P.L. 111-5, the American Recovery and Reinvestment Act of 2009 (ARRA) provided temporary additional funding for several block grant programs, including $3.2 billion for the Energy Efficiency and Conservation Block Grant (EECBG) program. It was authorized by the Energy Independence and Security Act of 2007, but had not been appropriated any funding. It provides federal grants to local governments, Indian tribes, states, and U.S. territories to reduce energy use and fossil fuel emissions, and for improvements in energy efficiency.90 Approximately $2.7 billion of EECBG's funding was allocated through an apportionment formula and approximately $454 million was allocated through competitive grants.91

ARRA also authorized the temporary $53.6 billion Government Services State Fiscal Stabilization Fund, which operated as a block grant. Under that program, the Department of Education awarded states approximately $48.6 billion through an apportionment formula "in exchange for a commitment to advance essential education reforms" focusing on state support for education, equity in teacher distribution, data collection, standards and assessments, and support for struggling schools.92 Most of the $48.6 billion (81.8%) was to be spent "for the support of elementary, secondary, and postsecondary education and, as applicable, early childhood education programs" and the remainder (18.2%) "for public safety and other government services, which may include assistance for elementary and secondary education and public institutions of higher education, and for modernization, renovation, or repair of public school facilities and institutions of higher education facilities, including modernization, renovation, and repairs that are consistent with a recognized green building rating system."93 The fund's remaining $5 billion was awarded competitively under the "Race to the Top" and "Investing in What Works and Innovation" categorical grant programs.94

In FY2012, there were 28 block grants (26 funded and 2, the Innovative Education Program Strategies Block Grant and the Juvenile Delinquency Prevention Block Grant, were authorized, but were not funded). In FY2013, there were 25 block grants (22 funded and 3, the Innovative Education Program Strategies Block Grant, the Energy Efficiency and Conservation Block Grant, and the Juvenile Delinquency Prevention Block Grant, were authorized, but were not funded). The Government Services State Fiscal Stabilization Fund (Department of Education) and the Regional Catastrophic Preparedness Grant (Department of Homeland Security) are no longer available. In addition, the State Homeland Security Grant and Urban Area Security Initiative Grant programs are now within the Department of Homeland Security's Homeland Security Grant Programs.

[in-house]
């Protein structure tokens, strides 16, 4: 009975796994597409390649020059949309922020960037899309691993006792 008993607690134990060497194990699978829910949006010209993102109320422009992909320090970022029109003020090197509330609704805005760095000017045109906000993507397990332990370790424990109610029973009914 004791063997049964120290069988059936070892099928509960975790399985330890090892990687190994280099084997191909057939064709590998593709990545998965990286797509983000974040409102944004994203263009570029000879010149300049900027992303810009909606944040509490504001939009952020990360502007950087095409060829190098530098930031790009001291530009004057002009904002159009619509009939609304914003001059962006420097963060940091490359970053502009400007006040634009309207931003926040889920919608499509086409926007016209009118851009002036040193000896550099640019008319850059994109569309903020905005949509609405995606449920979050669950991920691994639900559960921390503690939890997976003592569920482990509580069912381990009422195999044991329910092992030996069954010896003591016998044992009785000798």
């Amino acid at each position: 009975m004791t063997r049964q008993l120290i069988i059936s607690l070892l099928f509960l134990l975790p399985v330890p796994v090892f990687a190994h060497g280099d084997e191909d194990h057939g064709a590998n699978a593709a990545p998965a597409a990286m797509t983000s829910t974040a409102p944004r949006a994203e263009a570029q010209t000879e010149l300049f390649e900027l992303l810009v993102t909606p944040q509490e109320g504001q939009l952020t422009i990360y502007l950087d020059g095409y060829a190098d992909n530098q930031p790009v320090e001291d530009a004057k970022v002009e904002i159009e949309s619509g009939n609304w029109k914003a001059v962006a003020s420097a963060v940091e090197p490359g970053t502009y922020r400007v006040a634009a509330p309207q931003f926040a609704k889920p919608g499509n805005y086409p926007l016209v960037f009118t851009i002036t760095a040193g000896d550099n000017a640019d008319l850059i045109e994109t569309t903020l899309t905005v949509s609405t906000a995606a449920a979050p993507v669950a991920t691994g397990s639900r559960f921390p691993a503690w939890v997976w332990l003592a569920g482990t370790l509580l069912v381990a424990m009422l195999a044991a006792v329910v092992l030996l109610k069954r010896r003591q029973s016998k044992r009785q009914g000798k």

In FY2014, there were 23 block grants (21 funded and 2, the Innovative Education Program Strategies Block Grant and the Energy Efficiency and Conservation Block Grant, are authorized, but are not funded). The authorizations for the Juvenile Delinquency Prevention Block Grant and the Juvenile Accountability Block Grant programs have expired, and neither program is currently being funded through the appropriations process.

Author Contact Information

Joseph V. Jaroscak, Analyst in Economic Development Policy ([email address scrubbed], [phone number scrubbed])
Julie M. Lawhorn, Analyst in Economic Development Policy ([email address scrubbed], [phone number scrubbed])
Robert Jay Dilger, Senior Specialist in American National Government ([email address scrubbed], [phone number scrubbed])

Footnotes

1.

The first block grant, for comprehensive health care services, was created by P.L. 89-749, the Comprehensive Health Planning and Public Health Services Amendments of 1966, later known as the Partnership for Public Health Act. It replaced nine formula categorical grants (see Appendix).

2.

U.S. Advisory Commission on Intergovernmental Relations (hereinafter ACIR), Categorical Grants: Their Role and Design, A-52, 1978, p. 5, at http://www.library.unt.edu/gpo/acir/Reports/policy/a-52.pdf.

3.

For additional information and analysis, see CRS Report R40638, Federal Grants to State and Local Governments: A Historical Perspective on Contemporary Issues, by Robert Jay Dilger and Michael H. Cecire.

4.

This estimation is based on projected outlays of $790 billion for federal grant-in-aid assistance in FY2020 (see U.S. Office of Management and Budget [OMB], Budget of the United States Government, Fiscal Year 2021: Historical Tables, Table 12.1 – Summary Comparison of Total Outlays for Grants to State and Local Governments: 1940 – 2025, at https://www.whitehouse.gov/wp-content/uploads/2020/02/hist_fy21.pdf); and FY2020 appropriations for 21 funded block grants identified in Table 2.

5.

For additional information and analysis, see CRS Report RL31936, General Revenue Sharing: Background and Analysis, by Steven Maguire.

6.

OMB, Budget of the U.S. Government for Fiscal Year 2020, p. 43, at https://www.govinfo.gov/content/pkg/BUDGET-2020-BUD/pdf/BUDGET-2020-BUD.pdf.

7.

OMB, A Budget for American's Future – Budget of the U.S. Government, Fiscal Year 2021, p. 51, at https://www.whitehouse.gov/wp-content/uploads/2020/02/budget_fy21.pdf.